It is easy to find at the entrance to a cave very close to Bath No 5.
It is certainly cold as the cave faces north but is not as far inside as Tangye implies, more in the mouth of the cave.
You would not want to linger in this bath as the tide would reach the little promontory out of sight of the bather. There is an escape route, through a small arched tunnel if you are prepared to wade, returning you to a spot close to Bath No 3.
The last, purportedly Basset, bath is over the other side of the beach, close to the pier, and is an altogether simpler affair, really just a plunge pool.
One of the problems of our expedition was that we became adept at spotting ‘potential sites’ for baths, or pools which ‘might be a bath’ but this one certainly looks real. It would have been very public, indeed, Tangye ponders whether it was actually constructed for the public.
The last bath is almost certainly C20th as it resembles the ‘mermaid’ pool at neighbouring Porthtowan and others up and down the coast (eg Perranporth, Bude, Mousehole, Trevone). It is constructed less by digging out and more by constructing a simple dam to enlarge and existing pool.
Could it be that this pool has absorbed a former Basset pool? Might there have been 6 pools for the ladies on the western side of the beach and 2 pools for the gentlemen on the eastern side?
It must be packed with small people avoiding the surf on a sunny day.
And then there is a possible ninth bath, not mentioned by Michael Tangye and only pointed out to us on a later visit. Situated close to bath 6, on a very similar rock is a large rock pool. This would be unremarkable, but for the very obvious right angle which has the air of having been made by human hand.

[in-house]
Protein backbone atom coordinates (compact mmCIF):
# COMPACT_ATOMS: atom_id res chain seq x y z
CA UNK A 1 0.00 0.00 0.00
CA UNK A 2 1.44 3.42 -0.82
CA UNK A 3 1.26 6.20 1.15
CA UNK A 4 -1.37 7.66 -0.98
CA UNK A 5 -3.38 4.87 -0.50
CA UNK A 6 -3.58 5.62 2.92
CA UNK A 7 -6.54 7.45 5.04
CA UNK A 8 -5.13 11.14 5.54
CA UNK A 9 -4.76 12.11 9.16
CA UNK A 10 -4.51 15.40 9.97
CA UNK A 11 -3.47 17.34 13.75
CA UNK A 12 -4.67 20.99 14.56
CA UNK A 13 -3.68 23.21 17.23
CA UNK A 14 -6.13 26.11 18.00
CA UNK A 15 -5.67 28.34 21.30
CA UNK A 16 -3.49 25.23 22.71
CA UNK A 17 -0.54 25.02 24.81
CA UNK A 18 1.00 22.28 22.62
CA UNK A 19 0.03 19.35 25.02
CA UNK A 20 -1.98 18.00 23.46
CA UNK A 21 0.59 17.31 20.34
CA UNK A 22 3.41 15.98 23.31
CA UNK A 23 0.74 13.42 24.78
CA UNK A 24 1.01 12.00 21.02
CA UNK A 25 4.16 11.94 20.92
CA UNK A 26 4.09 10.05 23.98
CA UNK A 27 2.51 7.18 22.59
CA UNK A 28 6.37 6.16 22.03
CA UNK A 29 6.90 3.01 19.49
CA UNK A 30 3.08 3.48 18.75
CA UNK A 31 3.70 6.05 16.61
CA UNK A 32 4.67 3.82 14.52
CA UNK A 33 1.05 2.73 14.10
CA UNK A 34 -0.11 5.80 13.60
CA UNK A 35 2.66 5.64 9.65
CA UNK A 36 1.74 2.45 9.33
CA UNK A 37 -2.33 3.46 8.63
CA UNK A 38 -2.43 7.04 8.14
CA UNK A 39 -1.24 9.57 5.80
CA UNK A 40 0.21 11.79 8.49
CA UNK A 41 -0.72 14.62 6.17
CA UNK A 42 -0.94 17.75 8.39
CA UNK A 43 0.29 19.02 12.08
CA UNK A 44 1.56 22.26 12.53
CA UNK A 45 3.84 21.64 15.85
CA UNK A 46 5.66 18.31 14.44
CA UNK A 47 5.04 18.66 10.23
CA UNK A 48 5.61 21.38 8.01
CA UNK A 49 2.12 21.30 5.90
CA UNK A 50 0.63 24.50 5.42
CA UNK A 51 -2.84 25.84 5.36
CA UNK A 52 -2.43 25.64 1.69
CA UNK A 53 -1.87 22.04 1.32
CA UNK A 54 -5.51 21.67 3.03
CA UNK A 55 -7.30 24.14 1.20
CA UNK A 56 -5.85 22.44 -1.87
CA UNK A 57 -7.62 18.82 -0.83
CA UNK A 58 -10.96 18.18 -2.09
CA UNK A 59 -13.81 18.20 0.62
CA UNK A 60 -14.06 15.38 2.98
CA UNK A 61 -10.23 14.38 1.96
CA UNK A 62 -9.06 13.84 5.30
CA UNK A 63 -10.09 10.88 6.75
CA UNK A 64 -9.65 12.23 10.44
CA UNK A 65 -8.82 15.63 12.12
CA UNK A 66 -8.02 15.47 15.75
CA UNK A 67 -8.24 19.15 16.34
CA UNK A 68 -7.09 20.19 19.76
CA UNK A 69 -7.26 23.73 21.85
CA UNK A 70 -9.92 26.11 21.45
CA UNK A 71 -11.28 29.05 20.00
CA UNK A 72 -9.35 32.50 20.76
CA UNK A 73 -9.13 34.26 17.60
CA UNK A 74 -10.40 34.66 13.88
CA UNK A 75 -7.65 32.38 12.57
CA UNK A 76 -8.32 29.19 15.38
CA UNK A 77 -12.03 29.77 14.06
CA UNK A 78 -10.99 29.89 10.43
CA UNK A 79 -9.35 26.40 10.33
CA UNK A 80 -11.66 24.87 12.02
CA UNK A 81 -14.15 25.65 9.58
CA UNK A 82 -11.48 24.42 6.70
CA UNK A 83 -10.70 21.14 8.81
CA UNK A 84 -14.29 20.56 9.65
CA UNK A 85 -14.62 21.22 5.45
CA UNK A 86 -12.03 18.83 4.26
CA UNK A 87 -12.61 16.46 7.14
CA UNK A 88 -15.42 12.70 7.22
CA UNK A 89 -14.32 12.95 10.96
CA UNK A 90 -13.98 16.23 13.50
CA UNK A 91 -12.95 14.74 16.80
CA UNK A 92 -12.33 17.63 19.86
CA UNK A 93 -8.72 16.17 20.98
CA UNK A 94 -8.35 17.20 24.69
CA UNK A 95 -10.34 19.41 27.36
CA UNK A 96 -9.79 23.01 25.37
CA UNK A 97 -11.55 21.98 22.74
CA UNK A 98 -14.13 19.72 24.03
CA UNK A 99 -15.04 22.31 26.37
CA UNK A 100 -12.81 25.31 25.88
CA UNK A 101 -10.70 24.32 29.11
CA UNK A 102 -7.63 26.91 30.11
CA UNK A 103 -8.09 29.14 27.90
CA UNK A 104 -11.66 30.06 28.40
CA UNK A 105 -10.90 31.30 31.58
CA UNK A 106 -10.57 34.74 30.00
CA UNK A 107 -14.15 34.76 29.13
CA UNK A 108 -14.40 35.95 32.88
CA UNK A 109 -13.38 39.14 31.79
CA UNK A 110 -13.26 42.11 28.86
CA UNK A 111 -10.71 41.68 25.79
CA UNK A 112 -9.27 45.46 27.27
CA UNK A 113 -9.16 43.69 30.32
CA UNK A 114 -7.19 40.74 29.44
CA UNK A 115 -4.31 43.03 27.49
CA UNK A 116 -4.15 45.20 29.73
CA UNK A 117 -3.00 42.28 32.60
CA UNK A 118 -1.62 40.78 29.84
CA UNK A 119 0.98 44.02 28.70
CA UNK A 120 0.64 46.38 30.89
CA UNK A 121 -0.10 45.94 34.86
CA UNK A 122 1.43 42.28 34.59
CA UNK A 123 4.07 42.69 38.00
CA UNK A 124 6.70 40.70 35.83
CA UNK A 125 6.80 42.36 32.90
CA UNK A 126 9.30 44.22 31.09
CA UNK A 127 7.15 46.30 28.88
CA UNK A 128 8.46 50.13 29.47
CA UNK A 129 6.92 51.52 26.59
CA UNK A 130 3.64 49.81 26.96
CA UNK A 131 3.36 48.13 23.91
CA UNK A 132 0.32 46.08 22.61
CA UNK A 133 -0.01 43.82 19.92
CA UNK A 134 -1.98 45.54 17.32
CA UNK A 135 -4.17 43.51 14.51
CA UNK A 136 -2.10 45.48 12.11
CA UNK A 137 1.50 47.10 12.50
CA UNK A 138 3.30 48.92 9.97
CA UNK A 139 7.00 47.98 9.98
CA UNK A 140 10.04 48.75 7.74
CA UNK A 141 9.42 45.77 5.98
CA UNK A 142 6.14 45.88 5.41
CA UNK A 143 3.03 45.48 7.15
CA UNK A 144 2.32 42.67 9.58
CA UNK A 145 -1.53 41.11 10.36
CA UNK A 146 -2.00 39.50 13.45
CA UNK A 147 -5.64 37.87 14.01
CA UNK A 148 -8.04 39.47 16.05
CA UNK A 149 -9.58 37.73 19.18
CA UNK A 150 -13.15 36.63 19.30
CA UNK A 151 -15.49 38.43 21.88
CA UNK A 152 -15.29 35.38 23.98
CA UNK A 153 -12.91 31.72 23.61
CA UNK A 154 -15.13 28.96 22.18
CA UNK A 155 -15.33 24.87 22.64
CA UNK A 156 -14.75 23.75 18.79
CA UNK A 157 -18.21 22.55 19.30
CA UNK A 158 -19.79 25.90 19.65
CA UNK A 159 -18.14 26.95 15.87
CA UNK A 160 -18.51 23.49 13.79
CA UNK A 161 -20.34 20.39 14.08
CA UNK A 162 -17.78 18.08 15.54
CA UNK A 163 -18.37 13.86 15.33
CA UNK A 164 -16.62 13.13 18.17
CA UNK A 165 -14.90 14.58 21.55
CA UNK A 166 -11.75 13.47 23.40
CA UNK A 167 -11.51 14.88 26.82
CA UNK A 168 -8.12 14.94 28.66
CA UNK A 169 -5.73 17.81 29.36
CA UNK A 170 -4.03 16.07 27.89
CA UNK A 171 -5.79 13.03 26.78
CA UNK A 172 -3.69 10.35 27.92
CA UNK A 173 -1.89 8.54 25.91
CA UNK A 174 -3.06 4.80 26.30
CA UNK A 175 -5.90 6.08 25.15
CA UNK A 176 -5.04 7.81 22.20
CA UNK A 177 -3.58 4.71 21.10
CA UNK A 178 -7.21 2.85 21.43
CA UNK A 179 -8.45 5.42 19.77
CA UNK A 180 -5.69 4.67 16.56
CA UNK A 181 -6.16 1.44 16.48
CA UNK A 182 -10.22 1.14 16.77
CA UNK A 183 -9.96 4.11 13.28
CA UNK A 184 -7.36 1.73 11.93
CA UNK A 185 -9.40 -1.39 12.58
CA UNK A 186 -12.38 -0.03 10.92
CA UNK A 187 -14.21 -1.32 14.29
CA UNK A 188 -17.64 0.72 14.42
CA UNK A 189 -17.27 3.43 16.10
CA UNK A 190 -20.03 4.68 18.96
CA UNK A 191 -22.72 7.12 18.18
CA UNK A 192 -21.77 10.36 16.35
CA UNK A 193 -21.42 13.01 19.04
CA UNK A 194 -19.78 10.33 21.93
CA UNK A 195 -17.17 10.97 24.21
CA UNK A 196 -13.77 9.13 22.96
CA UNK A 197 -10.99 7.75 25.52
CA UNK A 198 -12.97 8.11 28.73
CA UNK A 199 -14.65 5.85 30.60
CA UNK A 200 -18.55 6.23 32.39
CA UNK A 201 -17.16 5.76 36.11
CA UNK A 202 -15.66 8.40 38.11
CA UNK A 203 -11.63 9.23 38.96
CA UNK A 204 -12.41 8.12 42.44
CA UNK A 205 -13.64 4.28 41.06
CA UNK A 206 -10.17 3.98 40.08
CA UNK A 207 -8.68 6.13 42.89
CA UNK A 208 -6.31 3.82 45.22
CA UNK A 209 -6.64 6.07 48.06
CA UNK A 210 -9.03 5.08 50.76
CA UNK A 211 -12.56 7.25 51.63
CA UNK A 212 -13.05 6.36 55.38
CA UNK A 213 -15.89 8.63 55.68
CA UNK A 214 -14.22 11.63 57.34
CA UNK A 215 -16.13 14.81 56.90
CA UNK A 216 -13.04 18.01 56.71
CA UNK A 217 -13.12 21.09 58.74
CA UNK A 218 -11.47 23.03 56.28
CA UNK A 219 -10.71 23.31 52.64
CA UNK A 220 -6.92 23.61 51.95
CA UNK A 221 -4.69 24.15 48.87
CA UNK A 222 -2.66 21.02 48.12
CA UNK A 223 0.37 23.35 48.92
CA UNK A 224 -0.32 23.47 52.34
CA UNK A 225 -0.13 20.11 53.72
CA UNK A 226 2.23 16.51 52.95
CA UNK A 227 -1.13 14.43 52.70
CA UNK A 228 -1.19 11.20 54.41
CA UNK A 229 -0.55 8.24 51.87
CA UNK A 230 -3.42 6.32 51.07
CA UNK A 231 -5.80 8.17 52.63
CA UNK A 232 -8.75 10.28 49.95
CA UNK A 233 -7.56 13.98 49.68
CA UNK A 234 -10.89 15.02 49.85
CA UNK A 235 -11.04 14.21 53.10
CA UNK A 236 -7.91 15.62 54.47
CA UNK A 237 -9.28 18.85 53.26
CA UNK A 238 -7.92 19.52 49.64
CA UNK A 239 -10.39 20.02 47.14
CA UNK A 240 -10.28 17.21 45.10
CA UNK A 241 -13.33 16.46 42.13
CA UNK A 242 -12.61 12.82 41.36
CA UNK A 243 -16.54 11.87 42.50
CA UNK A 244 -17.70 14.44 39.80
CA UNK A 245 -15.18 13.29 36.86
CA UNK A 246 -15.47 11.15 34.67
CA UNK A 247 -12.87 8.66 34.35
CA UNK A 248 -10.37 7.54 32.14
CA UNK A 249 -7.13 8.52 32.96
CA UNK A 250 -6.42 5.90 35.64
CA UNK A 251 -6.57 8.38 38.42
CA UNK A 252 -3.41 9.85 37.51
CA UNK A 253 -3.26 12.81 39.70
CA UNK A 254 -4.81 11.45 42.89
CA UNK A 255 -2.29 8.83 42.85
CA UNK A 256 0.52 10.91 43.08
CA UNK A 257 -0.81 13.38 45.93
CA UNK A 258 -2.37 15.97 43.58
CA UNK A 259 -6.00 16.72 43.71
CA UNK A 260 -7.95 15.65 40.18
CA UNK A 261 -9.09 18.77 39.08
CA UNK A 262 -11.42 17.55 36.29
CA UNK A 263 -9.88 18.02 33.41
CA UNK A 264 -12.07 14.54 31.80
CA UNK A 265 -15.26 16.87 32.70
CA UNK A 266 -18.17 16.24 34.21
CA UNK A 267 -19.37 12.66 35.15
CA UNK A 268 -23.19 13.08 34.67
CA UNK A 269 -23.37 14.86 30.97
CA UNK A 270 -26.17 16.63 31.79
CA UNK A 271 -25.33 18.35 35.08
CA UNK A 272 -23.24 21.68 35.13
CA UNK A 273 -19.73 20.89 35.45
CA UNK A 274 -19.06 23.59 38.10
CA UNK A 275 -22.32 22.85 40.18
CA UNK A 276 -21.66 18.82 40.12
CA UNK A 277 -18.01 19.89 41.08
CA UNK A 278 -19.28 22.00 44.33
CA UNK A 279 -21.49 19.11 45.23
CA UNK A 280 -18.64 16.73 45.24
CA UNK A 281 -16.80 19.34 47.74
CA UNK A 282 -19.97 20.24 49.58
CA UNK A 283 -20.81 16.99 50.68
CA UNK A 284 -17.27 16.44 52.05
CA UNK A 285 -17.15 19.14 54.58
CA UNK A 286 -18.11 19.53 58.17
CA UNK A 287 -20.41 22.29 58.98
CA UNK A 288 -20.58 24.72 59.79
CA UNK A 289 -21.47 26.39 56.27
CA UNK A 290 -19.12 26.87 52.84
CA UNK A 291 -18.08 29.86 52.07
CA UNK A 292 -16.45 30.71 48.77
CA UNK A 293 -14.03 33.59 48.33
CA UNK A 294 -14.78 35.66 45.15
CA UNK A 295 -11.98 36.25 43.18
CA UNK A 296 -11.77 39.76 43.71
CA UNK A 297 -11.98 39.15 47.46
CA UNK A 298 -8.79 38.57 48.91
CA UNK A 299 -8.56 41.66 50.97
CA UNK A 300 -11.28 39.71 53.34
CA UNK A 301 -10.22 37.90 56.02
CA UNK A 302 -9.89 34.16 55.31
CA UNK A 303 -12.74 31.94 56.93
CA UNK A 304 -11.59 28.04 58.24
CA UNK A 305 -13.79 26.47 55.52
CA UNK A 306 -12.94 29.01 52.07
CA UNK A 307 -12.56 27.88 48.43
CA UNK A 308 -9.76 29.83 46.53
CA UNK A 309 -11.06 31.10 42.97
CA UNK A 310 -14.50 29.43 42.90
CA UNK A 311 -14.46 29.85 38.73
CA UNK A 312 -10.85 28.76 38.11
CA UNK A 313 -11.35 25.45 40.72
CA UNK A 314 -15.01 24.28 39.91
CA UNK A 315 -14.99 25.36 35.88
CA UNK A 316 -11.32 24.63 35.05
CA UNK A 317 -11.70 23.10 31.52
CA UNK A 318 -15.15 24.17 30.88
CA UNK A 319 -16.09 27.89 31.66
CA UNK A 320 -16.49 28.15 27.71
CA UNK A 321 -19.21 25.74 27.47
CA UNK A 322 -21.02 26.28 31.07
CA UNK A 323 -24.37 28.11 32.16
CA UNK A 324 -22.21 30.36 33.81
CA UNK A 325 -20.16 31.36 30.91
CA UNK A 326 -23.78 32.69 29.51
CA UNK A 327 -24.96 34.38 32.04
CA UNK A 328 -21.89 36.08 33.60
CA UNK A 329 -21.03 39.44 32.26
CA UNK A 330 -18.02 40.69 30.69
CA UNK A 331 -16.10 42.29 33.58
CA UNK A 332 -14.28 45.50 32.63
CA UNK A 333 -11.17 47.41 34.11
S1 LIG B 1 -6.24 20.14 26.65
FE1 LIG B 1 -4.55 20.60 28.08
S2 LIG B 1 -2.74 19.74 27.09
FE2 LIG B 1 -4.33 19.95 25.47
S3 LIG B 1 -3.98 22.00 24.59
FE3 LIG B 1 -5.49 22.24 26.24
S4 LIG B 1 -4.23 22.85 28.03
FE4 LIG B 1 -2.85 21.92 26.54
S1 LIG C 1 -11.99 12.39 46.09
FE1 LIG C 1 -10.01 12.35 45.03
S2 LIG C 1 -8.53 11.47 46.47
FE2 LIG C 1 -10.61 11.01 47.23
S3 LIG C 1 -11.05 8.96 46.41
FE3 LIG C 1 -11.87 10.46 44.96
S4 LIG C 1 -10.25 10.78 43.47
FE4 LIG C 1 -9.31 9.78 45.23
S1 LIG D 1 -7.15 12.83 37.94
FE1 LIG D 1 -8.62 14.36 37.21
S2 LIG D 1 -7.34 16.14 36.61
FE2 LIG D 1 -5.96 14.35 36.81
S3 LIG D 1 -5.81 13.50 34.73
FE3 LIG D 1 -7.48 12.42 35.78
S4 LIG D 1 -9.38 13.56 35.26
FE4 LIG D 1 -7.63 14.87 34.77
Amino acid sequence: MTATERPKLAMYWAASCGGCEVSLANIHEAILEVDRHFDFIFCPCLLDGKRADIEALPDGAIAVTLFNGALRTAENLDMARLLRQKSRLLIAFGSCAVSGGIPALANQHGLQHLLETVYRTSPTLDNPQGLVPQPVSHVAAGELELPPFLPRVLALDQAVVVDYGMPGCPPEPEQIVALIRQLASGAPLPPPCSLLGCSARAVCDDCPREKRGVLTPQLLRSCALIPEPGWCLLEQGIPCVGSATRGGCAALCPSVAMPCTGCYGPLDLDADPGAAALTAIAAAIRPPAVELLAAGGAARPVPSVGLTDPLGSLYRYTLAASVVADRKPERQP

A large rock below the surface has the macabre shape of a coffin. Without it, the pool might well be the usual 0.5m in depth but it is hard to believe that this rock arrived accidentally and so our judgement is that this is probably not a true ‘Basset’ pool. Who knows?
So, what can we make of these sea-water baths and how they were used? Those of us old enough to remember swimming in Cornish seas before the days of wetsuits know all too well that staying still in cold water is generally a ‘bad idea’. No wonder surfing is so popular.
The water in a rock-cut bath would be marginally warmer than the sea, but only marginally. Did the two Susannahs (Stackhouse and Basset) simply sit in their baths, slide down to get their shoulders wet and then leap to their feet with the C18th equivalent of a lady-like shriek, and demand a warm towel and glass of smuggled brandy? Or did they sit there for hours to satisfy the opinion of their doctors that cold sea-water was good for arthritis, no doubt resulting in that bane of the C18th medical profession, ‘a chill’?
And which bath did they use when? Sadly we did not have the necessary six hours to watch the tide coming in, recording when each bath was accessible and if and when the water was refreshed. No doubt someone in Portreath knows the answer.
Did they lack an observant mathematician to help them plan in the C18th or was labour so cheap they simply asked a local miner to build another bath whenever they felt the need?
Next time we are over there, we will give one a try (wet-suited of course). But first, off to Polridmouth Cove to find the last of Michael Tangye’s rock-cut baths.